FM: You've worked with a range of media—sculptures made from found materials, small and large-scale drawings and also text. Do you find that certain ideas lend themselves to particular approaches, or do all of these elements contribute to a multi-layered whole?
ST: I joke that I always need to work on eight things at once, but it's true. I tend to work across a range of media, and I think this approach is partly about not getting stuck in one area and overworking things. My work has a gestural and energetic quality that is easy to lose if I look too hard at one part—it's always a fine balance and I find I will move between media to find the next step to take. Often words and language can show me what I need to draw, or sculpture can lead to poetry. I see the process as a form of excavation where different tools are needed to keep sparking what is discovered.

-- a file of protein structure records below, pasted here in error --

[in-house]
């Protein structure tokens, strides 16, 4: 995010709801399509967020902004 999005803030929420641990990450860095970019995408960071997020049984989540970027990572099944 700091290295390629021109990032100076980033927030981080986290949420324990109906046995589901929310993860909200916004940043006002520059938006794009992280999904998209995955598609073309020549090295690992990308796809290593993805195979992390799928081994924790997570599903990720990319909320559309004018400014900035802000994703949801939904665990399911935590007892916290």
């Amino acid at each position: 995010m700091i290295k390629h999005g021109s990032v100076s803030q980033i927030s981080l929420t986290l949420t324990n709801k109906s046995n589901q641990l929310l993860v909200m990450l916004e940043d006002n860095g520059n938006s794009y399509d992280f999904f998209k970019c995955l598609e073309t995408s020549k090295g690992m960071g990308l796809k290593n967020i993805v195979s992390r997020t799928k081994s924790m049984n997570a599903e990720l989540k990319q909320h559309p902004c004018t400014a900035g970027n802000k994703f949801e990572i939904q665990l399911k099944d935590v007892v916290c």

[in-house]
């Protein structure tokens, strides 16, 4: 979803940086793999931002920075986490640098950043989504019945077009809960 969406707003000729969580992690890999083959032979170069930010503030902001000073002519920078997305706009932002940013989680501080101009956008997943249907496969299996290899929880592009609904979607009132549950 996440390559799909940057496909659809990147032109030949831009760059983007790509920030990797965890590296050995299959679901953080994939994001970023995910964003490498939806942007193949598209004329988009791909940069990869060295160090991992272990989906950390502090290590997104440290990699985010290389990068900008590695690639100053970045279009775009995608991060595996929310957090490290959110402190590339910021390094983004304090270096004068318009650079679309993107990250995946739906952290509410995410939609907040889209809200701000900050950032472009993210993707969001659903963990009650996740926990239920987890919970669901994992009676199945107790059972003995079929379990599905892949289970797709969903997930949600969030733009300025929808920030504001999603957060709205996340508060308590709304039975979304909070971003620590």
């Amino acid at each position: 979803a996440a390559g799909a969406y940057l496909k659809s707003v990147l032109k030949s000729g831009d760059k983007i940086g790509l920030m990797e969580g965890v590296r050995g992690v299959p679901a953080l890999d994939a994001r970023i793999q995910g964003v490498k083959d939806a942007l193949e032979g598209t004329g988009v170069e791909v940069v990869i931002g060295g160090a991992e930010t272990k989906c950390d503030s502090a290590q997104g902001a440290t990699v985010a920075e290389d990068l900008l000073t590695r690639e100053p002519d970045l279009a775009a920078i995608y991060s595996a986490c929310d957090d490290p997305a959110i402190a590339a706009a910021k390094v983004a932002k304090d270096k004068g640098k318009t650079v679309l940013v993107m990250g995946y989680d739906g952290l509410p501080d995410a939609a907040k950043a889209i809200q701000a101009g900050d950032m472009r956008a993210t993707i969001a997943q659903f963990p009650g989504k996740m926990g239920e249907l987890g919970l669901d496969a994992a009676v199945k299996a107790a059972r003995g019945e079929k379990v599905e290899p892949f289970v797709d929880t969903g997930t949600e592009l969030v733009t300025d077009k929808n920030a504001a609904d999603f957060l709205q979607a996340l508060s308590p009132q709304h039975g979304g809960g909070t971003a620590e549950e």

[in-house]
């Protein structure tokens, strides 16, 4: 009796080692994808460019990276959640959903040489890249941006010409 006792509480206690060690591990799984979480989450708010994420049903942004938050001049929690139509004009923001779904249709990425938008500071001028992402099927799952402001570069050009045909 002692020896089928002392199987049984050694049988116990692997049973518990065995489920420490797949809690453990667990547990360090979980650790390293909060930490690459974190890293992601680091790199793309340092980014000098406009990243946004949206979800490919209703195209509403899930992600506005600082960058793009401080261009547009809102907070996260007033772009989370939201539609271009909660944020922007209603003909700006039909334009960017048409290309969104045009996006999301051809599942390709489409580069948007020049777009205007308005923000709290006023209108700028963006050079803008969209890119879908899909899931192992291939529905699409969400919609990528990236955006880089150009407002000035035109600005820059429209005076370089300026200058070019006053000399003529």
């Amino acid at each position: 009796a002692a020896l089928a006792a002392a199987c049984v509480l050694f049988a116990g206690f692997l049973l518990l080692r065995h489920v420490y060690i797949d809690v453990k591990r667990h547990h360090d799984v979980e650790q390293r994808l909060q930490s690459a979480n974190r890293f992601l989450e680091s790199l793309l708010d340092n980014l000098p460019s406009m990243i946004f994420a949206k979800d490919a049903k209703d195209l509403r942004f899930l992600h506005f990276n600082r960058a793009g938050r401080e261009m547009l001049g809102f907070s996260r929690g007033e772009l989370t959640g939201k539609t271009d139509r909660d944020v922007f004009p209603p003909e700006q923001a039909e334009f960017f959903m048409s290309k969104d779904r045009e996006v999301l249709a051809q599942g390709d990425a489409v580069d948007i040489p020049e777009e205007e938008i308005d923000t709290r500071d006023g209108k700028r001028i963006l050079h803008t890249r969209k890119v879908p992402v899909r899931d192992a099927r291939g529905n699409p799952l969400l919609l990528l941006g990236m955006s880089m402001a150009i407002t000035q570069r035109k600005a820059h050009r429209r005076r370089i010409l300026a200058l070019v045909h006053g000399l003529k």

My poetry and writing comes alongside the making; I always have paper at hand to note down thoughts, found phrases or conversations. These become an authentic documentation of the process of making that may create titles or text to accompany the work. The small sculptures I see as condensed versions of the larger installation work. My materials have a patina which they acquire from being used more than once, finding many forms and eventually being condensed down to a smaller form where they rest.
FM: Your Christchurch project will encompass a number of stages—the collection of materials and ideas about the city, the development of these into sculptural elements and the presentation of the installation in a city location—and many of these will involve the participation of others. What does this collaborative aspect bring to your work that would otherwise be missing?
ST: I think that without community collaboration this project could not be authentic. I live in Wellington and I need to connect with the experiences people want to share in order to find the right language and approach. In terms of materials, it seems crazy to buy or bring materials when so much is available in the city, and I want to feel that the materials come from this place and this time.